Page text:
While most of us try to distance ourselves from biting, blood-sucking creatures, Josh Benoit, Ph.D. and his research group at the University of Cincinnati spend their days getting to know them very well – down to the genes and genomics. The idea is the more we understand ticks and other blood feeding arthropods, the better we can avoid and eliminate them. Through the Ohio Supercomputer Center’s high-speed computing power, Benoit’s group is learning about the biology of pests like ticks through next-generation sequencing.
The group is taking a deep look into how ticks survive stressful conditions, such as the cold winter months or heat and dehydration during the summer. The group has found one reason might be their ability to control genes involved in detoxification and those regulating the accumulation of specific metabolites that decrease stress-induced damage.
“When we see them under stress, we see them upregulating a lot of genes involved in detoxification,” Benoit said. “So maybe it’s not the best time to try to spray pesticides on a dry day or a hot day because ticks already have these genes upregulated to detoxify pesticides and prevent damage from stress.”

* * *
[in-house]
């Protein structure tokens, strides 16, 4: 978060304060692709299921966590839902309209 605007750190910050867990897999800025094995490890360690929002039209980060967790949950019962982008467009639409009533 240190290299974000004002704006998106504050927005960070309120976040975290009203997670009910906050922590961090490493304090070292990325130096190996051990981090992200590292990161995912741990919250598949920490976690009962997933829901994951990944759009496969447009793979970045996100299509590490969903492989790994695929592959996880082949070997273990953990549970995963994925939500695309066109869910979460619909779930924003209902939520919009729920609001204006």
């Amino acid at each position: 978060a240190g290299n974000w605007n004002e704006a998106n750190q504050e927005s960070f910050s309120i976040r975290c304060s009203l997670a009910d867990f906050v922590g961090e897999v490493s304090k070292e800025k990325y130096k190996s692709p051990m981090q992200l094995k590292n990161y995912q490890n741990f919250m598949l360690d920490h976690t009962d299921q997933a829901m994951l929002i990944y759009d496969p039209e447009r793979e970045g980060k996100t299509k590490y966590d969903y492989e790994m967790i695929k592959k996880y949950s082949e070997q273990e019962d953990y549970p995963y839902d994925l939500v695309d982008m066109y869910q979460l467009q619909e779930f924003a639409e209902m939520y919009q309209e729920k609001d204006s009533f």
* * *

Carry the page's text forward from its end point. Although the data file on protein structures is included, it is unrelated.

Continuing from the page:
Through some of the group’s initial sweeps of tick populations in Ohio, they estimate the 2017 population more than doubled from 2016. More ticks means a rise in tick-related diseases in humans and livestock. To better understand underlying aspects of tick behavior and physiology, the group used RNA sequencing to analyze gene expression differences. While ticks don’t have fewer actual genes than larger species like humans, there are fewer resources and fewer cells to draw from each individual.
“A human is big. You can get a lot of the same cells from one organism,” Benoit said. “Versus (ticks), you have process multiple ticks to get enough RNA or DNA. So you have to make sure they’re inbred in order to get enough material from what is equivalently the same genetic background.”
OSC’s resources provide the group with fast data processing and ease of access through OSC OnDemand, so Benoit’s students can view the same data they see in the lab at home.
“Everybody has a laptop, but the heavy processing is done on the cluster, so we would have had to have five or six more local servers built if we didn’t have access to OSC resources,” Benoit said. “Not only does it give us access to a lot more processing power and space, it saves us probably $20,000 to $30,000 by not having to build our own.”